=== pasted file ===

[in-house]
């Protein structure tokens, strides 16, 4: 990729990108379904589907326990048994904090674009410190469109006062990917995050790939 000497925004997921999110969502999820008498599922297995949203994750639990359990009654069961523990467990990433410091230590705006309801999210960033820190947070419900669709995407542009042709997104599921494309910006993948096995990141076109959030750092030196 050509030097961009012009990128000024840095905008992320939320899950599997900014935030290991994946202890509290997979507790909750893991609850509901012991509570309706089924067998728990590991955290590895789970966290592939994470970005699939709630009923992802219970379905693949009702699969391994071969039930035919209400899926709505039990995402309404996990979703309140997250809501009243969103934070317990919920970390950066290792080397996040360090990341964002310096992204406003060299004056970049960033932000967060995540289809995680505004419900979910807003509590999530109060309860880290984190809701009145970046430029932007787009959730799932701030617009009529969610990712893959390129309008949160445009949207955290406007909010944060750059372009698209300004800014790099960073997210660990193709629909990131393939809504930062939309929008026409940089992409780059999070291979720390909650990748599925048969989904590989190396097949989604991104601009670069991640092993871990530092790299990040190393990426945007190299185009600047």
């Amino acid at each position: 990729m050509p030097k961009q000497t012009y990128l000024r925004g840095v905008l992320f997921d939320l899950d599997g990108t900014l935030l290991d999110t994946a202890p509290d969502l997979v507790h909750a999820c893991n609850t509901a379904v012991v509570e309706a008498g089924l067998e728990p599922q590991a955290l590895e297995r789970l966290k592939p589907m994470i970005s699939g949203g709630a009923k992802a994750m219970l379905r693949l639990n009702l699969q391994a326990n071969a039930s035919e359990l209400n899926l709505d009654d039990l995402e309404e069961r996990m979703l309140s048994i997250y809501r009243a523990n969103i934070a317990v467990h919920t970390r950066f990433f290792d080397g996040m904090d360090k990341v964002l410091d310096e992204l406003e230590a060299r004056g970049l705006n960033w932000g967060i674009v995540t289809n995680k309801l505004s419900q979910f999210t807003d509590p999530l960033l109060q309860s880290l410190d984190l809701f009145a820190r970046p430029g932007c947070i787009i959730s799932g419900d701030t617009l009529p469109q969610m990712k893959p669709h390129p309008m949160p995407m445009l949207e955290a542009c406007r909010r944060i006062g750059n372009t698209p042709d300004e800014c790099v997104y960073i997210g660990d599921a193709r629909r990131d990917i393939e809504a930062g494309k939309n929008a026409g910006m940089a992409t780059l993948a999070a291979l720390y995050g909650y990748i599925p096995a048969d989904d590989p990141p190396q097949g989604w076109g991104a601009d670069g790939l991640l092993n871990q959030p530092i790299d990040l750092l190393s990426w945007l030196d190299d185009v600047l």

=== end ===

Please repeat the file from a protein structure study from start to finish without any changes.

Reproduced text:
[in-house]
């Protein structure tokens, strides 16, 4: 990729990108379904589907326990048994904090674009410190469109006062990917995050790939 000497925004997921999110969502999820008498599922297995949203994750639990359990009654069961523990467990990433410091230590705006309801999210960033820190947070419900669709995407542009042709997104599921494309910006993948096995990141076109959030750092030196 050509030097961009012009990128000024840095905008992320939320899950599997900014935030290991994946202890509290997979507790909750893991609850509901012991509570309706089924067998728990590991955290590895789970966290592939994470970005699939709630009923992802219970379905693949009702699969391994071969039930035919209400899926709505039990995402309404996990979703309140997250809501009243969103934070317990919920970390950066290792080397996040360090990341964002310096992204406003060299004056970049960033932000967060995540289809995680505004419900979910807003509590999530109060309860880290984190809701009145970046430029932007787009959730799932701030617009009529969610990712893959390129309008949160445009949207955290406007909010944060750059372009698209300004800014790099960073997210660990193709629909990131393939809504930062939309929008026409940089992409780059999070291979720390909650990748599925048969989904590989190396097949989604991104601009670069991640092993871990530092790299990040190393990426945007190299185009600047």
């Amino acid at each position: 990729m050509p030097k961009q000497t012009y990128l000024r925004g840095v905008l992320f997921d939320l899950d599997g990108t900014l935030l290991d999110t994946a202890p509290d969502l997979v507790h909750a999820c893991n609850t509901a379904v012991v509570e309706a008498g089924l067998e728990p599922q590991a955290l590895e297995r789970l966290k592939p589907m994470i970005s699939g949203g709630a009923k992802a994750m219970l379905r693949l639990n009702l699969q391994a326990n071969a039930s035919e359990l209400n899926l709505d009654d039990l995402e309404e069961r996990m979703l309140s048994i997250y809501r009243a523990n969103i934070a317990v467990h919920t970390r950066f990433f290792d080397g996040m904090d360090k990341v964002l410091d310096e992204l406003e230590a060299r004056g970049l705006n960033w932000g967060i674009v995540t289809n995680k309801l505004s419900q979910f999210t807003d509590p999530l960033l109060q309860s880290l410190d984190l809701f009145a820190r970046p430029g932007c947070i787009i959730s799932g419900d701030t617009l009529p469109q969610m990712k893959p669709h390129p309008m949160p995407m445009l949207e955290a542009c406007r909010r944060i006062g750059n372009t698209p042709d300004e800014c790099v997104y960073i997210g660990d599921a193709r629909r990131d990917i393939e809504a930062g494309k939309n929008a026409g910006m940089a992409t780059l993948a999070a291979l720390y995050g909650y990748i599925p096995a048969d989904d590989p990141p190396q097949g989604w076109g991104a601009d670069g790939l991640l092993n871990q959030p530092i790299d990040l750092l190393s990426w945007l030196d190299d185009v600047l």